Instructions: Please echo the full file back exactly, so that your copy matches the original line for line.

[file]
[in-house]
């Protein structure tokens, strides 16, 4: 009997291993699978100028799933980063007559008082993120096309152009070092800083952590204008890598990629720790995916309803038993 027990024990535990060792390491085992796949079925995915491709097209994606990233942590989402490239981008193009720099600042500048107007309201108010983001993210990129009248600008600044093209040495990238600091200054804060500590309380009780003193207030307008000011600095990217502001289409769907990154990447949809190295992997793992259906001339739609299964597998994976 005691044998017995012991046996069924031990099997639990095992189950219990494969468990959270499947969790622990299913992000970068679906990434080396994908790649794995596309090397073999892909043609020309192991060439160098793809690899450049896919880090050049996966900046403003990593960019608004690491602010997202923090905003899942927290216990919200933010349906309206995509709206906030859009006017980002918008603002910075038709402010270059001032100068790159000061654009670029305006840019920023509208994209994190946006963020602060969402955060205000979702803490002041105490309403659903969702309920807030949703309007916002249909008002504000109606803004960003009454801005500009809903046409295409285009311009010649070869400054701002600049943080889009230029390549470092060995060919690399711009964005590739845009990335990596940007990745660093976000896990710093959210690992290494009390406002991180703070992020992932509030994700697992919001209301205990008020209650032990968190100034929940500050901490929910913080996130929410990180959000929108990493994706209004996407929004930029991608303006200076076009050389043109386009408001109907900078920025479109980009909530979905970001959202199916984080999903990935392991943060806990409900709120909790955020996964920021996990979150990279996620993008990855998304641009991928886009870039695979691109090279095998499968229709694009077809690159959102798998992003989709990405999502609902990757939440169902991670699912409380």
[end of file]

[in-house]
């Protein structure tokens, strides 16, 4: 009997291993699978100028799933980063007559008082993120096309152009070092800083952590204008890598990629720790995916309803038993 027990024990535990060792390491085992796949079925995915491709097209994606990233942590989402490239981008193009720099600042500048107007309201108010983001993210990129009248600008600044093209040495990238600091200054804060500590309380009780003193207030307008000011600095990217502001289409769907990154990447949809190295992997793992259906001339739609299964597998994976 005691044998017995012991046996069924031990099997639990095992189950219990494969468990959270499947969790622990299913992000970068679906990434080396994908790649794995596309090397073999892909043609020309192991060439160098793809690899450049896919880090050049996966900046403003990593960019608004690491602010997202923090905003899942927290216990919200933010349906309206995509709206906030859009006017980002918008603002910075038709402010270059001032100068790159000061654009670029305006840019920023509208994209994190946006963020602060969402955060205000979702803490002041105490309403659903969702309920807030949703309007916002249909008002504000109606803004960003009454801005500009809903046409295409285009311009010649070869400054701002600049943080889009230029390549470092060995060919690399711009964005590739845009990335990596940007990745660093976000896990710093959210690992290494009390406002991180703070992020992932509030994700697992919001209301205990008020209650032990968190100034929940500050901490929910913080996130929410990180959000929108990493994706209004996407929004930029991608303006200076076009050389043109386009408001109907900078920025479109980009909530979905970001959202199916984080999903990935392991943060806990409900709120909790955020996964920021996990979150990279996620993008990855998304641009991928886009870039695979691109090279095998499968229709694009077809690159959102798998992003989709990405999502609902990757939440169902991670699912409380």